It’s a REAL mess here on the Idaho-Oregon border. We have had something like 36″ of snow in the valley since the snowfall began a month ago or so. The problem is that, unlike in previous years, the sun does not come out to warm up the air and melt the snowfall after each passing storm. It has just been accumulating and accumulating. Then we either get a warm up putting a crust on the snow-top or we get rain on top, and then it freezes. My metal roof had at least 24″ of snow and ice on it last week. It has a strata of snowfall history with each slice one took out of it.
Last Thursday we got an additional 8-10 inches of snowfall in the Western Treasure Valley. That is about 50 miles from the Boise Valley. The city of Weiser got hammered big time. We have lost something like 150 structures (not carports, et cetera) but major structures in this region. Weiser lost its only real food store for the 5000 people there, and they have had to make major changes in their shopping habits. Most drive to Payette or Ontario Oregon some 20 miles to do their food shopping now.
In Ontario, Malheur County’s largest employer of 800 or so people (Ore-Ida– maker of Tator Tots and other frozen French Fries) is closed TFN as a major warehouse structure collapsed shortly after the Thursday’s final death nail storm. Part of the center of the roof had fallen in a week prior. Thankfully, no one was injured in that. Ore-Ida also lost other storage facilities as well. This will no doubt bring economic issues to an area known for high unemployment and low wages. Needless to say, some are making upwards of $40 an hour to clean roofs!
The Ontario area is a MAJOR supplier of onions to the world market. Storage facilities continue to collapse, causing major stress to farmers in the area whose margins can make or break them in a bad year. They are an expensive crop to raise, and it’s usually a make it or break it cycle for them anyway. One storage building that collapsed had a value of over a million dollars to replace.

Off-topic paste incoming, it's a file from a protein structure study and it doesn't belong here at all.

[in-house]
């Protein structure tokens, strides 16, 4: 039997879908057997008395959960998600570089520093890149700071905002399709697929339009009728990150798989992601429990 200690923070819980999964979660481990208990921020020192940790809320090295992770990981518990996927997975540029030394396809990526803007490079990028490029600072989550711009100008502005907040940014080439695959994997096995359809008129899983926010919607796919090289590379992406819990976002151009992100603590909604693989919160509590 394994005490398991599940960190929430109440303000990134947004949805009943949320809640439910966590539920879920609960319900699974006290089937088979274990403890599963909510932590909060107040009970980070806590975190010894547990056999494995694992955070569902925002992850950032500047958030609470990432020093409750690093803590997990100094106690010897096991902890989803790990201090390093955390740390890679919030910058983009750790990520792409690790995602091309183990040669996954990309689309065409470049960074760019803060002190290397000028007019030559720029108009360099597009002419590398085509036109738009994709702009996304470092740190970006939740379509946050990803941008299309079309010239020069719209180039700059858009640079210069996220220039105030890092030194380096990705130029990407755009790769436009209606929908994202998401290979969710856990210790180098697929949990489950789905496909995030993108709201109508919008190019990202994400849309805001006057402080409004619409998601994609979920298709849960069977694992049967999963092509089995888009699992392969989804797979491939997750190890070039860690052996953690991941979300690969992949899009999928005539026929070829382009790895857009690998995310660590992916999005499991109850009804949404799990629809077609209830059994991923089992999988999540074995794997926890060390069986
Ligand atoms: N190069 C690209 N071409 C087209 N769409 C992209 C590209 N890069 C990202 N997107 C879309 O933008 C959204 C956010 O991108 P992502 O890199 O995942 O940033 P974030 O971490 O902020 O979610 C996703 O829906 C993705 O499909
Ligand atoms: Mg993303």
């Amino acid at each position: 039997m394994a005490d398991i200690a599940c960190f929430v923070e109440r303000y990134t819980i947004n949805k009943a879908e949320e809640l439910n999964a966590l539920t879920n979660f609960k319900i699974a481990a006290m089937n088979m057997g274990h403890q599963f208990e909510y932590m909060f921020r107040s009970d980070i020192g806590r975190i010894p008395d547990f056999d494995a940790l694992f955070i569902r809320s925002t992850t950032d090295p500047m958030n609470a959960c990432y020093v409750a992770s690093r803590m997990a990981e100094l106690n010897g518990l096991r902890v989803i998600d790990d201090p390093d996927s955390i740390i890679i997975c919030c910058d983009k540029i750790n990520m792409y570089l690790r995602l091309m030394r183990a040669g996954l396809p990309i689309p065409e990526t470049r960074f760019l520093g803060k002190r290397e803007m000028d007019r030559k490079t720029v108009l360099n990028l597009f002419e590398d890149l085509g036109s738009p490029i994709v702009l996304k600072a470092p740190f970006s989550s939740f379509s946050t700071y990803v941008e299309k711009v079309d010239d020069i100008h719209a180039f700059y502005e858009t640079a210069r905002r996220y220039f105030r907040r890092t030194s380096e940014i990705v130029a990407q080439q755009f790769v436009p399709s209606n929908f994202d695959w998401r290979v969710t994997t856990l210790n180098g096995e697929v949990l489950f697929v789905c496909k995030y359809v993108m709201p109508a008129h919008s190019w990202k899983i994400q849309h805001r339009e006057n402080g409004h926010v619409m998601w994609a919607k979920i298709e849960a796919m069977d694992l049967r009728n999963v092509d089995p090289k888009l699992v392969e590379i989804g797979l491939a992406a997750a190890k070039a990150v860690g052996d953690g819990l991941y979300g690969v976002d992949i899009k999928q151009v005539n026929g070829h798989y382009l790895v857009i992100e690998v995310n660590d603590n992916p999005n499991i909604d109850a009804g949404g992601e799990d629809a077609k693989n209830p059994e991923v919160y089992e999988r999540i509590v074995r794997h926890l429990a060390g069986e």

Century old barns like ours, which are older than the County they stood on, are now shredded and soon to be gone forever. Airports have many collapsed hangers taking with them the private aircraft inside as well. Many homes and rentals have suffered as well. Everyone seems to have a story to tell about a loss. Many of us spend our spare time on our roofs or someone else’s trying to do what we can to keep them safe for now. This has been dubbed a Century storm, as it should, since it’s taking out a great many century old buildings too.
Right now we are in a brief interlude. Folks are playing catch up with roof top snow clearing. Weather has cleared and cooled, bringing with it a break in precipitation, but that may change by the start of the week with rain, freezing rain, or more snow expected.
I fear the worst may be yet to come. These huge piles of snow (past an adult’s knee cap) that are everywhere will be melting and the run off will cause much flooding in rivers, stream, and streets.
One word of wisdom: NEVER build with a flat roof, and never assume that just because your local building codes indicate a given snow load that that is going to be acceptable. If I was going to build today, I would always put a pitch on the roof and increase my expected snow load levels upwards from what the “expected yearly snow fall amounts are”. Metal roofs with enough pitch are shedding most snow loads. Even then, many are not.